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Day-1: U.S., Britain tie for early lead in medals haul
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08:23, September 08, 2008


Natalie du Toit(C) of South Africa smiles during the awarding ceremony of the women's 100m butterfly S9 of the Beijing 2008 Paralympic Games in Beijing, September 7, 2008.

Competition at the Beijing Paralympics got underway Sunday as the United States and Britain won four gold medals apiece for an early lead in the race for most medals.

China captured three golds but led the overall medal count with 13, against the Amercians' nine and Britain's seven.

Du Jianping earned the host country's first gold at the Games when he won the men's 100m freestyle in the S3 class in a world record time of one minute 42.95 seconds.

"I got choked in the beginning. I breathed on the right side and saw that the Ukrainian swimmer was catching up, which made me a little nervous," said the 25-year-old Du. "I held my breath and swam my strokes as fast as I could with nothing else in my mind but a gold medal."

Cui Na and Guo Huaping then added a double gold in judo for China, who topped the medals table at the Athens Paralympics in 2004 with 63 golds and is expected to dominate again on home soil.

The Americans continued their dominance in swimming by winning four gold medals at the Water Cube, but South Africa's Natalie du Toit was the biggest star.

The 24-year-old amputee, who competed in the 10-kilometer open-water swim at last month's Olympics and finished 16th among 25 competitors, began her quest with a bang for five gold medals at the Paralympics when she broke her own world record to win the S9 women's 100m butterfly.

Du Toit, who lost her lower left leg in a motorcycle accident in 2001, clocked one minute 06.74 seconds, chopping 0.05 seconds off the previous mark she set in 2006.

Du Toit and Polish table tennis player Natalia Partyka are the only athletes in Beijing who will appear in both the Olympics and Paralympics.

Britain's cyclists started the Games with a hat-trick of golds, while Australia took away the other two contested in track cycling.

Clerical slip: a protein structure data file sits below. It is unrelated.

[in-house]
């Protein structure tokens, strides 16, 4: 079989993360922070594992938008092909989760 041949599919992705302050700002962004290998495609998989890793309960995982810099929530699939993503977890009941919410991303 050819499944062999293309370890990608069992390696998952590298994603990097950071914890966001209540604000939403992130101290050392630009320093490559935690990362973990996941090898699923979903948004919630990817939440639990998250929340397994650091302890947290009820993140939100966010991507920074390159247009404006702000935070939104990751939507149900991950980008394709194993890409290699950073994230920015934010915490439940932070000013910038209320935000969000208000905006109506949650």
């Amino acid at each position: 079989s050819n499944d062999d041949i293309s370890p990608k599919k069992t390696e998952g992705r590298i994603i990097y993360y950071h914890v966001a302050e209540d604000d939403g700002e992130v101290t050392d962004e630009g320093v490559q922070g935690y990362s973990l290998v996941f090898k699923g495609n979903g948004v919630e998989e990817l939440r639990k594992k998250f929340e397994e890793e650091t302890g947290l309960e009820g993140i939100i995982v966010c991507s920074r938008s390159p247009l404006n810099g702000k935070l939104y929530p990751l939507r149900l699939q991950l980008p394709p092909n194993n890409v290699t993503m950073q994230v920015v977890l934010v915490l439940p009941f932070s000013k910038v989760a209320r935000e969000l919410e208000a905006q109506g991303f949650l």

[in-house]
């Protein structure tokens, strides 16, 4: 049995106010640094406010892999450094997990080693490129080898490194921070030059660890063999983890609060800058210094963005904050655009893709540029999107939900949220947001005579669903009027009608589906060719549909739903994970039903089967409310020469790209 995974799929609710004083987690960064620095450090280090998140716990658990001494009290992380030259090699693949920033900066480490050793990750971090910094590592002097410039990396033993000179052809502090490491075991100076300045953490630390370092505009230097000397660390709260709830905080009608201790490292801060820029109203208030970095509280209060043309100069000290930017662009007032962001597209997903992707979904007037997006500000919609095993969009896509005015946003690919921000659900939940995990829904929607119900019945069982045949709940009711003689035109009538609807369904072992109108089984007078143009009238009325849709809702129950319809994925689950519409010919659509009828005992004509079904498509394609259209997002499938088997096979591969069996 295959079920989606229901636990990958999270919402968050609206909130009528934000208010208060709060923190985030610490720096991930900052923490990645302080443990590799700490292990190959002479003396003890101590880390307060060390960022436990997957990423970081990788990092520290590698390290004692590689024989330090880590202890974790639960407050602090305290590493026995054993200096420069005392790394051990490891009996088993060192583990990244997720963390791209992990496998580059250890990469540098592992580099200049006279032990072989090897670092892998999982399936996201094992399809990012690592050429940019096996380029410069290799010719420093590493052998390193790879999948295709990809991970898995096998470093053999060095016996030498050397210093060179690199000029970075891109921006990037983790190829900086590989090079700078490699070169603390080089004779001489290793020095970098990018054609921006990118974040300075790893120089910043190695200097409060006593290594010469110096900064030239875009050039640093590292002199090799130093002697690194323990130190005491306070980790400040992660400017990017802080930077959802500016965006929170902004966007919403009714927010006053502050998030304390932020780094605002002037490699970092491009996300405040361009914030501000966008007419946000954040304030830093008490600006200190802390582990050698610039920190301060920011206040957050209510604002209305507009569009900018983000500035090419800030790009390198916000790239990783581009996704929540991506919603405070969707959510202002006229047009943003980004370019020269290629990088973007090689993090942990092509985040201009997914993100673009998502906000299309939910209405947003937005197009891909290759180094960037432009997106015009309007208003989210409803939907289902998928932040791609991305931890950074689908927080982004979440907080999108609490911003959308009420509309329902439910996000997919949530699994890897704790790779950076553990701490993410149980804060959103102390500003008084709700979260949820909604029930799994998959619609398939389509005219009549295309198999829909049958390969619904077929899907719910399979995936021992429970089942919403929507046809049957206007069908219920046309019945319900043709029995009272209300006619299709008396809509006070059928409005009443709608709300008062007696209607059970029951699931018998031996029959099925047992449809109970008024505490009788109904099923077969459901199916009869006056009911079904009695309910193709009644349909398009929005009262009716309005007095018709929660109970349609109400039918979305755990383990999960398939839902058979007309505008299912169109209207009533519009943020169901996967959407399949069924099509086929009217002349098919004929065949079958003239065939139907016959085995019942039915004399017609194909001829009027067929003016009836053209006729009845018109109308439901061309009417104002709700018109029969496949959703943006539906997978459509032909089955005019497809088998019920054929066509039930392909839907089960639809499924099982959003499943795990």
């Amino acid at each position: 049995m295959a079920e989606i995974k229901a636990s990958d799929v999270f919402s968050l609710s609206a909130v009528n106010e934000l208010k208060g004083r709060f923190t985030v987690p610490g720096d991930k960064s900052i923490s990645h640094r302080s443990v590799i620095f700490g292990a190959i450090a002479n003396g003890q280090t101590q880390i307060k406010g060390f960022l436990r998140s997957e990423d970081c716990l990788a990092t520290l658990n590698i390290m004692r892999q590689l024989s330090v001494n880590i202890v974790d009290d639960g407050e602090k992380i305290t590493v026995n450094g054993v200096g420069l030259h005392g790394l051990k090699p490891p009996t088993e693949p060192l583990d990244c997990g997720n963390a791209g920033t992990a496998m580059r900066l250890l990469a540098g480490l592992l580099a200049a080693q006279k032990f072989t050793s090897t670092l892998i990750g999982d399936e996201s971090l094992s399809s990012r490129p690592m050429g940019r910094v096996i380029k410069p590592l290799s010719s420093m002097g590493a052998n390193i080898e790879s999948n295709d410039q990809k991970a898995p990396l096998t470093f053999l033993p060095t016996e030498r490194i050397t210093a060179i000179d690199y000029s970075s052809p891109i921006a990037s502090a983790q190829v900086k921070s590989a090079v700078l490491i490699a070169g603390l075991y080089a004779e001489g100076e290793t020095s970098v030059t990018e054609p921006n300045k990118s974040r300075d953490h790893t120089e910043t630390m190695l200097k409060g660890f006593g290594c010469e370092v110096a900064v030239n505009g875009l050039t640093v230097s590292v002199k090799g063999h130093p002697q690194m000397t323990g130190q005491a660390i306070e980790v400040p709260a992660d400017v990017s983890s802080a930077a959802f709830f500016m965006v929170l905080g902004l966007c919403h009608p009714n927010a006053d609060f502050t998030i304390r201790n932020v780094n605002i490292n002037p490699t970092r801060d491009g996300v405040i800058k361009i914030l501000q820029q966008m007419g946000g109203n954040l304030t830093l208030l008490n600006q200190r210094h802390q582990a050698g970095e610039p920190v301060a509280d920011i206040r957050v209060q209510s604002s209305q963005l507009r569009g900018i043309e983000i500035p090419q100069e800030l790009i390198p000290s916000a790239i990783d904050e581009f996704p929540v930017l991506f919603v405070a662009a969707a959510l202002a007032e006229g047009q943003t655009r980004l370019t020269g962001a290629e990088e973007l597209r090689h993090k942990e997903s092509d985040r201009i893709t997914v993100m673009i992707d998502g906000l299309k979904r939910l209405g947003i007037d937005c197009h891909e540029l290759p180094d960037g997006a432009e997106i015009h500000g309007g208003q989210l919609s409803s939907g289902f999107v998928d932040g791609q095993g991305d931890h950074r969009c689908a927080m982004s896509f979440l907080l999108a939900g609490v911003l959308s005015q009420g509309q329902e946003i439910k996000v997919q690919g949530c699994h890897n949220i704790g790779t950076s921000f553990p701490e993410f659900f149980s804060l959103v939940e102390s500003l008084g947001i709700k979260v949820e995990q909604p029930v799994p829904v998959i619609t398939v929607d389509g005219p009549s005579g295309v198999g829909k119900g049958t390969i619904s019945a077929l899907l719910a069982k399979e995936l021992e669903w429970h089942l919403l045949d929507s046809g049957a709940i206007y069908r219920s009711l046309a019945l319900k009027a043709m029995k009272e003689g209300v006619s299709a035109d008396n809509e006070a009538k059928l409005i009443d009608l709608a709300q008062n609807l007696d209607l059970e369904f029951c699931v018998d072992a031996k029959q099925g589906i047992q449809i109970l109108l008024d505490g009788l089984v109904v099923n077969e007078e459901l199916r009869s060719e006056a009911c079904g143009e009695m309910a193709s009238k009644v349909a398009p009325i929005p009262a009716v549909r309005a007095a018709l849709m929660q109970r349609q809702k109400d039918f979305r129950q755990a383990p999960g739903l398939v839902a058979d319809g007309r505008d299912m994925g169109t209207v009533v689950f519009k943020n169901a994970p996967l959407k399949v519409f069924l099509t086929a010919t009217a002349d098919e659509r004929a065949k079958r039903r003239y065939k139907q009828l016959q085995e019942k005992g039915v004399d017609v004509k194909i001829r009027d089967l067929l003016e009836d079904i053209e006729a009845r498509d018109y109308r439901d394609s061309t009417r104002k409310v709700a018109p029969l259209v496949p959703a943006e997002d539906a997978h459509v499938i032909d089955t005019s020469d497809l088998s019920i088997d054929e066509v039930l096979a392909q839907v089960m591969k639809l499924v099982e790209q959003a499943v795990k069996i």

Simon Richardson, 41, broke the LC3/4 one-kilometer time-trial world record to win Britain's first gold medal, before tandem cyclist Aileen McGlynn and her pilot Ellen Hunter lowered the world record to retain the 1km time trial title in B4 category.

Kenny then made it a hat-trick of golds for Britain, successfully defending his CP3 individual pursuit title.

Meanwhile, Chris Scott, a four-time Paralympian, and Kieran Modra blitzed the field at Beijing's cycling track to secure Australia's first two gold medals of the Games.

Scott, who has cerebral palsy, said the victory was particularly sweet as Beijing will be his last Games.

"It's amazing - I told everyone that this was definitely my last individual pursuit, and they all said 'Well, you better make it a gold'," said the 40-year-old. "I'm the first gold medallist for Australia and that makes it even more special."

Slovakian shooter Veronika Vadovicova scooped up the first gold medal of the Games when she won the women's 10-meter air rifle standing SH1 final with 494.8 points. SH1 competition do not require a shooting stand.

Athletes will compete over 11 days in 20 sports in five different categories of disability, with a total of 472 gold medals awarded.

The Paralympics end on Sept. 17.

Source: Xinhua

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